“There’s a saying by the Prophet Mohammed, peace be upon him, that women are the equal halves of men. And from what I’ve read and studied about Islam, that’s very much how Islam views women,” she added.

Aliya says that she has never met an American Muslim woman who was forced to wear the hijab or niqab.

“I actually know more people who wear it against their parents’ wishes than unwillingly in compliance with their wishes,” she said.

To be sure, there are countries that require women to cover. Iranian law says women have to wear a hijab in public, while Saudi Arabia requires Muslim women to wear the hijab.

Moving forward

Despite some hurtful experiences in public, Nadia is content with her decision to wear niqab and says she feels a distinct difference in how men respect her now as opposed to her earlier days of low-cut shirts and formfitting pants.

Aliya also feels a joy in wearing the hijab, she says.

“And I think that definitely what’s in the heart is most important,” she said. “And your outward appearance should be a manifestation of that, not something to disguise what you really think or feel or believe.”

- CNN Belief Blog

Filed under: Culture & Science • Islam • Journeys • Women

soundoff (1,728 Responses)
  1. Zana

    Oh, please! Women need 'protection' from ordinary men and that is why they cover themselves! And that just happen to increase after 9/11! Right!
    So – if men are so unable to focus on what is ‘right’ here, then women should rule the world!
    They are making a point and they taking over – that is what this is about!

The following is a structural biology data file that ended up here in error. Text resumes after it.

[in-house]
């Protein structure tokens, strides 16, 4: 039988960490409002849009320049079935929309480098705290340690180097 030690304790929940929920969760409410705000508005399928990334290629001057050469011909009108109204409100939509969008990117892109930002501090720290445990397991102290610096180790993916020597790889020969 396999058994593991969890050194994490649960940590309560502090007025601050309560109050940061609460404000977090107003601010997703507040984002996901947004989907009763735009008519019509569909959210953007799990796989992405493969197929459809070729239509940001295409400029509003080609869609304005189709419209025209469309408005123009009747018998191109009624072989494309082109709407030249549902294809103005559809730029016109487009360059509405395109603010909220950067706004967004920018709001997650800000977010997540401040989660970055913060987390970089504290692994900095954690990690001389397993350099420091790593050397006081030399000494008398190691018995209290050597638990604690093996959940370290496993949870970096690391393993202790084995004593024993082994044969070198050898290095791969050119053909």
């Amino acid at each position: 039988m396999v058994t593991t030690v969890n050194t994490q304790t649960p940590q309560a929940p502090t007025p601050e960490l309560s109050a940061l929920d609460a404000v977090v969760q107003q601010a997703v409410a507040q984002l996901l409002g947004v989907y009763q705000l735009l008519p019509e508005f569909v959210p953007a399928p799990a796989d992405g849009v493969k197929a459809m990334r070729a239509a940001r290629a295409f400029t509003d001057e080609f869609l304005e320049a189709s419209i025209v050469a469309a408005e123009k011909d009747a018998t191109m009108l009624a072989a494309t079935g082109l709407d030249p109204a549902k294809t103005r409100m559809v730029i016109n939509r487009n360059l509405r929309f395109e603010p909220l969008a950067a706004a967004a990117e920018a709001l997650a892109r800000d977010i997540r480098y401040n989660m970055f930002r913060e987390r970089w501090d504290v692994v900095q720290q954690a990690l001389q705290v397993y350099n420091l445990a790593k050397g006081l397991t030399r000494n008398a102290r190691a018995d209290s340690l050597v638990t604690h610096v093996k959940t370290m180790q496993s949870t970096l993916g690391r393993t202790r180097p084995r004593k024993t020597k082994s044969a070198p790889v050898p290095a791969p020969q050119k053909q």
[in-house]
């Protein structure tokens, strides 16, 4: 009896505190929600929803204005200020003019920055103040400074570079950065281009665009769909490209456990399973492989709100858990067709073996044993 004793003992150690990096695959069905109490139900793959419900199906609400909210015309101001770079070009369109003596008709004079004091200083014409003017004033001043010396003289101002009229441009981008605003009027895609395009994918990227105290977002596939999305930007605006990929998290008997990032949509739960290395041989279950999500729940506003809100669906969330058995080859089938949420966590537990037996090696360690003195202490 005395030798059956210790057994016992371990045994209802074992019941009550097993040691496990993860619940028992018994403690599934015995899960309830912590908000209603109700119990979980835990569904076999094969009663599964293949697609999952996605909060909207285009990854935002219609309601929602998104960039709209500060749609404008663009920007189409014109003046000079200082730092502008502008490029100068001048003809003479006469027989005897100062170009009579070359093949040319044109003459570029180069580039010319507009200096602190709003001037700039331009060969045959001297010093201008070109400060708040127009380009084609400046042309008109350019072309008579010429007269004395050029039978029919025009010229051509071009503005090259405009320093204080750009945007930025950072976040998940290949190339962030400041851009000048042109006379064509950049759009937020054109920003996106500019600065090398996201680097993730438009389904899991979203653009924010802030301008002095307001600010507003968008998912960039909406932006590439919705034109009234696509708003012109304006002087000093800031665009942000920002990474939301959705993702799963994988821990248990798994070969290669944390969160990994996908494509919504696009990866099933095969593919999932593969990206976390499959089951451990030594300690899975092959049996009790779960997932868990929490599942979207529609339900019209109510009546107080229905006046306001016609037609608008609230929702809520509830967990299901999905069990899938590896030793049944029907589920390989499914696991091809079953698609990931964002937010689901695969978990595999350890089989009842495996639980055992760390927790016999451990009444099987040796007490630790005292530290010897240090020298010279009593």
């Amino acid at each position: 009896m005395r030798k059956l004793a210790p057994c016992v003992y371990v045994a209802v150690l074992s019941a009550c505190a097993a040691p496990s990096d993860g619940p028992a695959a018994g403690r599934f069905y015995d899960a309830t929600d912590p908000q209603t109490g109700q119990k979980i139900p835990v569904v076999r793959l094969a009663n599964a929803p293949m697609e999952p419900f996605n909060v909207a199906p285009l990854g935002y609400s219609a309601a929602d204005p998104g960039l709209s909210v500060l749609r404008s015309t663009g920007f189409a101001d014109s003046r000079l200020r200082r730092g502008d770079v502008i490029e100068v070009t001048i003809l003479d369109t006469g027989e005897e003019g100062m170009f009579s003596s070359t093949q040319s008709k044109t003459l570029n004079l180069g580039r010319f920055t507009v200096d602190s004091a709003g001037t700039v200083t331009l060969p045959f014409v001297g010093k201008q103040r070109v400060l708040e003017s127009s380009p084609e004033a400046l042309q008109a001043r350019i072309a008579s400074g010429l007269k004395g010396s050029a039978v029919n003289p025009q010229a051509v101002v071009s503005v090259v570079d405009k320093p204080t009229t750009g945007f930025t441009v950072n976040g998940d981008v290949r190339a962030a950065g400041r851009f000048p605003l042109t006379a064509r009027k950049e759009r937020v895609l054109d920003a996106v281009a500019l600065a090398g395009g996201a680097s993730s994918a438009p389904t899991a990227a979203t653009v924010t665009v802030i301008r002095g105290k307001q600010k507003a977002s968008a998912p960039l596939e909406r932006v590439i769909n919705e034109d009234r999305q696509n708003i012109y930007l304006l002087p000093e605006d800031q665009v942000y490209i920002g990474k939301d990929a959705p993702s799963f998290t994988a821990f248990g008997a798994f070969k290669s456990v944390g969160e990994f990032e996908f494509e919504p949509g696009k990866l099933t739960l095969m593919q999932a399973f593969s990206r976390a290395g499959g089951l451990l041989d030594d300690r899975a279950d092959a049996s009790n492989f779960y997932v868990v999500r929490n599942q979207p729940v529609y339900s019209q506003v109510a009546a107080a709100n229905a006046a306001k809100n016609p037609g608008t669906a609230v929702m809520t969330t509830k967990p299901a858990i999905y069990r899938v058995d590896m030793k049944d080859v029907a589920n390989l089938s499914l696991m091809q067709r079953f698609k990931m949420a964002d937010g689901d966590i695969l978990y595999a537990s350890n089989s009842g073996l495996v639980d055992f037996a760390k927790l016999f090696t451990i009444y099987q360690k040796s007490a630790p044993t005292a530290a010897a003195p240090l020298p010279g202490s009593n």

August 23, 2010 at 4:32 pm |
    • Len

      You sound like Hitler.

      "And then they came for the Jews but I did not speak up because I was not a Jew."

      August 23, 2010 at 4:42 pm |
  2. Roza

    Though I am personally not Muslim, I lived in Iran for the first 13 years of my life. From my understanding of Islam and the concept of Hejab, women are required to wear headscarf to drive away sexual attention. But, I find ironic that Muslim woman wear head scarf in the west. Because they get so much more attention from people around them when they wear that hejab thing. Doesn't all that attention contradict the whole concept of Hejab. Everything about west goes against what Muslims believe is good or halal...I don't understand why devoted Muslims choose to live in West! They would be much happie in their home countries. Just thought. I am highly irritate it by all of this Islam talk.

    August 23, 2010 at 4:32 pm |
  3. mjt

    I suggest that every one of you take the time and read the Qu'ran. It will enlighten you to realize this is not a religion, it is a way of life that believes in Sharia law, converting the world to their religion and people that do not believe should die.

    August 23, 2010 at 4:31 pm |
    • shehzad

      That is certainly not true. You have taken some text out of context, and obviously didn't read the whole Quran. Islam respect other religions, and encourage Muslims to live side-by-side. Islam also encourage Muslims to have dialog with non-Muslims, who do not understand like you.

      August 24, 2010 at 12:43 pm |
  4. Diane Smith

    I fear Muslims and their enigmatic ways more than Southern Baptists. Both groups intend to take over the world.

    August 23, 2010 at 4:31 pm |
    • elizabeth